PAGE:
Greece, Symi: Remains of the past and a hidden valley

There are parts of Symi which are rarely seen but which at one time were hubs of activity.  I have long taken an interest on going ‘off-piste’, wandering around away from marked footpaths. In recent years I have taken an interest in the Northwest of the island and find it fascinating.  I have put information together in the attached PDF about two derelict fortifications, an agricultural enclosure, and a hidden valley.  Because they are near Toli Bay I’ve called it ‘Konda Toli’.  The document is a work in progress.

The two fortifications are less than half a kilometre apart, Kato (Lower) Toli close to the sea, Pano (Upper) Toli at the top of the hill.  It’s probable that they were built by the same community of people as they are identical in size with the main entrance on the short side to the north.  Kato Toli is to some extent hidden behind a small hillock.  However, both are difficult to see because they are made of stone from the immediate vicinity so blend in remarkably well.  Access is difficult as the ground is loose underfoot and footpaths have all but disappeared through lack of use. Built of large ashlar blocks, some remain in place but others lie around, having fallen or been pushed over.  From the amount of fallen dressed masonry it’s not clear how high the walls would have been and it is possible that the large, cut blocks were topped by random stone walls.

The area marked as Louria on the SKAÏ map is a hidden ‘valley’.  280 metres from Pano Toli over very rough ground and XX metres lower, though it is certainly hidden, critically important in some periods of history, it’s not really a valley.  The land rises on all sides, so unlike either fluvial or glacial valleys there is no outflow channel for water.  My guess is that a seismic tremor caused a localised downwards shift along a fault line.  So, instead of a stream bed draining the valley in times of heavy rainfall, there is what can best be described as a geological plug-hole at the lowest point, a cave entrance.  The cave is likely a ‘fault’ cave rather than water eroded so may well be blocked by dislodged rocks – but I hope to explore and confirm.  Whatever, the valley is certainly well hidden from the sea and so comparatively safe from raiders and has a good-sized area of flat agricultural land.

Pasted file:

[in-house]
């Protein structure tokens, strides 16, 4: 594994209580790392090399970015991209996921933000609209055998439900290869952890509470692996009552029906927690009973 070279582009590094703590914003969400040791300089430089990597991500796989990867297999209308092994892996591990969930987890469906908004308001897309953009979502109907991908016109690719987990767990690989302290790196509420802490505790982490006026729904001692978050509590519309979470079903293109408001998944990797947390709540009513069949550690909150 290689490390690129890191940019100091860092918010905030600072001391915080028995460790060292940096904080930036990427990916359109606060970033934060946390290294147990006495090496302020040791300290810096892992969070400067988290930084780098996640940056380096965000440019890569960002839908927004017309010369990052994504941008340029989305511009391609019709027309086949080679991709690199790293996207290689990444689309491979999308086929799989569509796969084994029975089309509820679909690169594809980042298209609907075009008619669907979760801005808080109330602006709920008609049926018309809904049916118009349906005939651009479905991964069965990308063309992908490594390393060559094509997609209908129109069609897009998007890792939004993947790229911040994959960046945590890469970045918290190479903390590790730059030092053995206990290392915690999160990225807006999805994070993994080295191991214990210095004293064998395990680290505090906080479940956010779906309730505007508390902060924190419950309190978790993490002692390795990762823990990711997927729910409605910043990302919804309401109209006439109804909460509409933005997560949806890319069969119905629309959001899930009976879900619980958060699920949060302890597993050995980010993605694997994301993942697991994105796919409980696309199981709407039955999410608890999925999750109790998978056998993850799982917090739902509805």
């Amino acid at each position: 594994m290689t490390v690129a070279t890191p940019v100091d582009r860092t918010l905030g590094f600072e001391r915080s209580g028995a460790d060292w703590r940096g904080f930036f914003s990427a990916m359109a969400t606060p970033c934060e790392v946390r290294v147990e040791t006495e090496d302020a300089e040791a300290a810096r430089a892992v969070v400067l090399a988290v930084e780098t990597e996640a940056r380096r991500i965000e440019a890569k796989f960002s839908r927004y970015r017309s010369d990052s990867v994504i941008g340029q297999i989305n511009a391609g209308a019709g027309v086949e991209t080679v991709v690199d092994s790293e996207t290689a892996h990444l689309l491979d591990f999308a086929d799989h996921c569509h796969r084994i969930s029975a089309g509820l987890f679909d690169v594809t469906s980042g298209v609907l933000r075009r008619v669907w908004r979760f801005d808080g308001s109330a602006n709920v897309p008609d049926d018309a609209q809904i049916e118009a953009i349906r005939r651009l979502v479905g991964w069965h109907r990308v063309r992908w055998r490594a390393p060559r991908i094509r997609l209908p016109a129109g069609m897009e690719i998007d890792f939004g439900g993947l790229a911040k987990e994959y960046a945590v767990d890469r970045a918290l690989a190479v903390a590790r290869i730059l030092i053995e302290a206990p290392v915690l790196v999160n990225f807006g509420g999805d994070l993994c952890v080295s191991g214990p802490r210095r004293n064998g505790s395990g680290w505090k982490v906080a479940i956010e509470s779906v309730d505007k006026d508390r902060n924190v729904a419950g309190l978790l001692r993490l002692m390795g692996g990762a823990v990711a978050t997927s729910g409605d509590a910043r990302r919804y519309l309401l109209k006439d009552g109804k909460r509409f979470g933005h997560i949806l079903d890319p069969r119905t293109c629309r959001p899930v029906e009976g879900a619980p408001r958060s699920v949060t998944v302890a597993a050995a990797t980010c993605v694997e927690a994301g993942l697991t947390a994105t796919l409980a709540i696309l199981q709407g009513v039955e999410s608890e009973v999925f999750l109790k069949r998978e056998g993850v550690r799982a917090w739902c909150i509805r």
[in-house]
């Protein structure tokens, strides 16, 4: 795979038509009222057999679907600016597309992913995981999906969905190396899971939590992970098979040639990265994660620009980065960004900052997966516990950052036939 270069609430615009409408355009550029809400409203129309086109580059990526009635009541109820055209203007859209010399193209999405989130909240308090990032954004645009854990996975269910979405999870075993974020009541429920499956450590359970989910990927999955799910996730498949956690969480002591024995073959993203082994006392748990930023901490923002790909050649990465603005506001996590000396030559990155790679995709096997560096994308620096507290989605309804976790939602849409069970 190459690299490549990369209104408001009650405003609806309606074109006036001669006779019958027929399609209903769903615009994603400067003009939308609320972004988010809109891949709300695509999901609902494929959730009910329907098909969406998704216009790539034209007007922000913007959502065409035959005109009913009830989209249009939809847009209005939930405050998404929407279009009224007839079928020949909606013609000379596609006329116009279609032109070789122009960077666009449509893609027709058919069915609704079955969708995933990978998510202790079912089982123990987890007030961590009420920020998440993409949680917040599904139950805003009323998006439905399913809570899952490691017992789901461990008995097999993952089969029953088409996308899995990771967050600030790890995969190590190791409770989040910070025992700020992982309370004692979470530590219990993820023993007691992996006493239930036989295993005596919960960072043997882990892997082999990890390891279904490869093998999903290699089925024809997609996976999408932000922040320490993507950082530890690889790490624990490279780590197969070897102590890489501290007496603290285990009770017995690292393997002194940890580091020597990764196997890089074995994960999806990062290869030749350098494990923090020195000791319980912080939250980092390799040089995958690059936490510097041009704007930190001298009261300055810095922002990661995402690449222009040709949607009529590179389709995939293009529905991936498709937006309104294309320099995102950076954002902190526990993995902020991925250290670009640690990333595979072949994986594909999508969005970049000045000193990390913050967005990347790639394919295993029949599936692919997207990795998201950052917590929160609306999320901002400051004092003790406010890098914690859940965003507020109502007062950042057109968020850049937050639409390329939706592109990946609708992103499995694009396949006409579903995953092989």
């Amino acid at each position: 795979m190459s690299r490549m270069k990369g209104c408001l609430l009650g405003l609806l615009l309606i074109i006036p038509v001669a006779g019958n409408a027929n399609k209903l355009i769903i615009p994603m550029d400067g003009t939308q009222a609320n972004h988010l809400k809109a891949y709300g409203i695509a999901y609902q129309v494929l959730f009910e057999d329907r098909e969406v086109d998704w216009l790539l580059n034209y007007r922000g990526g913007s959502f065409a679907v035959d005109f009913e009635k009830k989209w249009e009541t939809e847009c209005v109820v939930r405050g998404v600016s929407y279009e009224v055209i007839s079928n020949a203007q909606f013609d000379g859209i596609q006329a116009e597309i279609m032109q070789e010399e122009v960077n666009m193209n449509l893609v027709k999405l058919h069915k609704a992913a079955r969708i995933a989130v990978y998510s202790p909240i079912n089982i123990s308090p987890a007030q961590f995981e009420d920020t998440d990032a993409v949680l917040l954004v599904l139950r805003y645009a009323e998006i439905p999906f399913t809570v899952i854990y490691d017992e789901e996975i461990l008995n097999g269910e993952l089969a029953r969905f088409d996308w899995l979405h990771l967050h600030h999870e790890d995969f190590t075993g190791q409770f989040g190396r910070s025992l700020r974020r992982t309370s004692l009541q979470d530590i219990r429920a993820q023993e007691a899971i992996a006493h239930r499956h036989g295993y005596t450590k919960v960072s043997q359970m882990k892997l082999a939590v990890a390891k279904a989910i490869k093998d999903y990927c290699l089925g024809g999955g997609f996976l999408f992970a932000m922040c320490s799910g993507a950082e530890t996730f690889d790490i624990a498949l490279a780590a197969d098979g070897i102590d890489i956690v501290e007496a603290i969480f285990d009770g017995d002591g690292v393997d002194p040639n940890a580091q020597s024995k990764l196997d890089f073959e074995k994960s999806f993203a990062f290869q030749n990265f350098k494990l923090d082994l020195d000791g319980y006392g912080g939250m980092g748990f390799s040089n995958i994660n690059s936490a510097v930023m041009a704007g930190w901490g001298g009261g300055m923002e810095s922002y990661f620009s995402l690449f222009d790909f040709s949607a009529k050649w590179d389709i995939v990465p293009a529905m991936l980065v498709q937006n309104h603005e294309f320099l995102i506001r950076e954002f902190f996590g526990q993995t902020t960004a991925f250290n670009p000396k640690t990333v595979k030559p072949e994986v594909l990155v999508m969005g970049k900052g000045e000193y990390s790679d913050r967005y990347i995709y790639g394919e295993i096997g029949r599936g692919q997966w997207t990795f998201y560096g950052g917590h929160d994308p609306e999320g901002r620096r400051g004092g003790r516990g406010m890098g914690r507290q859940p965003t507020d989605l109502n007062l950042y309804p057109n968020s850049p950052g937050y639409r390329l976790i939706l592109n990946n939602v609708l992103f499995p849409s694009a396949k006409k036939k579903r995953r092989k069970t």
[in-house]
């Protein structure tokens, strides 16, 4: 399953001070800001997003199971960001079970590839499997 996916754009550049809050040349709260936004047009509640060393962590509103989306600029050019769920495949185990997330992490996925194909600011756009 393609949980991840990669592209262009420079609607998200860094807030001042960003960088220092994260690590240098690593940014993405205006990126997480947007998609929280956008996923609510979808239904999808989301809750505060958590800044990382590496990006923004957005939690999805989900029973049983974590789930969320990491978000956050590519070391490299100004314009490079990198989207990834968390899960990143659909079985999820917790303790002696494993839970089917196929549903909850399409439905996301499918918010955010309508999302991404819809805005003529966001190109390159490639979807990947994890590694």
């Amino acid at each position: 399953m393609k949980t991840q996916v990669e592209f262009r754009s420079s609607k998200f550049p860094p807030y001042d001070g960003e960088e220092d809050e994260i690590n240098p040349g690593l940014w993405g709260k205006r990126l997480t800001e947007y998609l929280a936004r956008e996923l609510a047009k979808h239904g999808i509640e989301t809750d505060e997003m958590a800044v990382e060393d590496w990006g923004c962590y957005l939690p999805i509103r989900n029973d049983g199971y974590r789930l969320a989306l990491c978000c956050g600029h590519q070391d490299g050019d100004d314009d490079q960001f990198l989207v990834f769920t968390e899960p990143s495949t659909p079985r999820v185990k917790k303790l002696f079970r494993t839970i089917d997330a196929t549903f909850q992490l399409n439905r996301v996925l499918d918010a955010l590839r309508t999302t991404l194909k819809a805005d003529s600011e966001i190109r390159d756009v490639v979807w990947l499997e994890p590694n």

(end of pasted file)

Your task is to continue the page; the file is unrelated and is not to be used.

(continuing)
There may have been little everyday contact between these locations and the final remnant structure, Kato Kokkinhoma, which is a kilometre and a half away over difficult ground and more easily accessed on foot from Nimborio and Agios Nikolaos Stenou or by sea.  It is probable that it was inhabited more recently than the other locations, the house having wooden cupboards built into the walls and roof timbers, decaying but still roughly in place.  This is reminiscent of houses in Micro Horio on Tilos abandoned in the 1950s.  Construction of the walls of random stone rather than dressed ashlar blocks and the enclosure of smaller areas within the perimeter is an indication that it was for agricultural rather than defensive purposes.

As with Kato Toli the principal access would have been by sea, the main entrance being towards the beach.  Apart from access by foot to the immediate locality, field terraces and the like, it is probable that movement between settlements was most frequently by sea.  For centuries this was the case in Britain, communities having only infrequent contact with each other, focusing on the all-consuming processes of everyday living and in the immediate locality.  The sea would have been of primary importance both for communication and trade, but also for fishing, the staple of the economy together with agriculture.

If you haven’t come across what3words it’s a great app for locating places anywhere in the world, identifying 3-metre squares precisely with three random words.  Click on any of the links below and it takes you to the location, then click on the Google Earth icon in the bottom right of the screen – and pan in or out from there to see the structures in context.  Of particular interest to look out for are the many vestiges of long-abandoned agricultural terraces on the steep hillsides – and the proximity of beaches.

Kato Toli:

Pano Toli:

Louria A:

Louria B:

Louria C:

Kato Kokkinohoma:

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1 Response to Greece, Symi: Remains of the past and a hidden valley

  1. Donalda Hunter says:

    Very many thanks for mailing this, Barry – and also for having earlier pointed out so much of the terrain under review as to make your piece that much more readily visualisable! It’s particularly pleasing to have something in the non-fiction department to get one’s teeth into – all the more so since it brings into sharper focus the prospect  of a possible Symi re-engagement at some point this year. Whatever else 2021 ushers in, I realise it obviously hasn’t had any immediate impact on some of my default rhythms, viz: weekends are for catching up on correspondence… Not sure, given everything that’s not going on at present, whether it’s (belated) happy new year or tier greetings we should be extending. In that vein, north of the border, I suppose we’ll find our own true ‘level’ soon enough… It would be nice to think, when we all come to look back at this point, that a page had been turned – and not just in a calendrical sense, either… Anyway, our very best wishes for the rest of 2021 – and lechyd da! ron & Donxx PS I don’t think we acknowledged receipt of your very fine Albertan photo earlier – definitely the best Xmas tree doing the rounds last week!

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